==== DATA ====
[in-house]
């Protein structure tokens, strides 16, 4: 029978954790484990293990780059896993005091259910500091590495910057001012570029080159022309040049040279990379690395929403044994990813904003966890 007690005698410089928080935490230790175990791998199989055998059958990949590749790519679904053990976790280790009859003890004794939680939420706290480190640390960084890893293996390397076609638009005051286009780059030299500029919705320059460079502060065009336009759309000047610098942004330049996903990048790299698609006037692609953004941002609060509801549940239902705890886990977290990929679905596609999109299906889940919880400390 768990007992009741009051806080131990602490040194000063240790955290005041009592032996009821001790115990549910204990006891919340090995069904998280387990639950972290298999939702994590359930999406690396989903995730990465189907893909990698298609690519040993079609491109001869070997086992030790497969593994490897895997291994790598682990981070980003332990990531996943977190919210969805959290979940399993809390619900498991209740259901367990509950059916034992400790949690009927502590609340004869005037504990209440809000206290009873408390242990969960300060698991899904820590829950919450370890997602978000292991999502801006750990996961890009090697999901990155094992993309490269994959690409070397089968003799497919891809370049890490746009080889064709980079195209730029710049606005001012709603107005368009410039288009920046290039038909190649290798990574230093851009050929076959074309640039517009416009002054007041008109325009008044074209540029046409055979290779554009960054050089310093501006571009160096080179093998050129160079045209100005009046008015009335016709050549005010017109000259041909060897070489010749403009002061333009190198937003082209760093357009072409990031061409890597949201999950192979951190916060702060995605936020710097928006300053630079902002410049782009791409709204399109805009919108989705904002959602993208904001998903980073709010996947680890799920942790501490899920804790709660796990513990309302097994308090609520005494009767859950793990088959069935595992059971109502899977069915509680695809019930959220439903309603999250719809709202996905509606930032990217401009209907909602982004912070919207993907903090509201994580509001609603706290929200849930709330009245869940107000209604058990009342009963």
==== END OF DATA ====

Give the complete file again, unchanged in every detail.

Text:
[in-house]
């Protein structure tokens, strides 16, 4: 029978954790484990293990780059896993005091259910500091590495910057001012570029080159022309040049040279990379690395929403044994990813904003966890 007690005698410089928080935490230790175990791998199989055998059958990949590749790519679904053990976790280790009859003890004794939680939420706290480190640390960084890893293996390397076609638009005051286009780059030299500029919705320059460079502060065009336009759309000047610098942004330049996903990048790299698609006037692609953004941002609060509801549940239902705890886990977290990929679905596609999109299906889940919880400390 768990007992009741009051806080131990602490040194000063240790955290005041009592032996009821001790115990549910204990006891919340090995069904998280387990639950972290298999939702994590359930999406690396989903995730990465189907893909990698298609690519040993079609491109001869070997086992030790497969593994490897895997291994790598682990981070980003332990990531996943977190919210969805959290979940399993809390619900498991209740259901367990509950059916034992400790949690009927502590609340004869005037504990209440809000206290009873408390242990969960300060698991899904820590829950919450370890997602978000292991999502801006750990996961890009090697999901990155094992993309490269994959690409070397089968003799497919891809370049890490746009080889064709980079195209730029710049606005001012709603107005368009410039288009920046290039038909190649290798990574230093851009050929076959074309640039517009416009002054007041008109325009008044074209540029046409055979290779554009960054050089310093501006571009160096080179093998050129160079045209100005009046008015009335016709050549005010017109000259041909060897070489010749403009002061333009190198937003082209760093357009072409990031061409890597949201999950192979951190916060702060995605936020710097928006300053630079902002410049782009791409709204399109805009919108989705904002959602993208904001998903980073709010996947680890799920942790501490899920804790709660796990513990309302097994308090609520005494009767859950793990088959069935595992059971109502899977069915509680695809019930959220439903309603999250719809709202996905509606930032990217401009209907909602982004912070919207993907903090509201994580509001609603706290929200849930709330009245869940107000209604058990009342009963």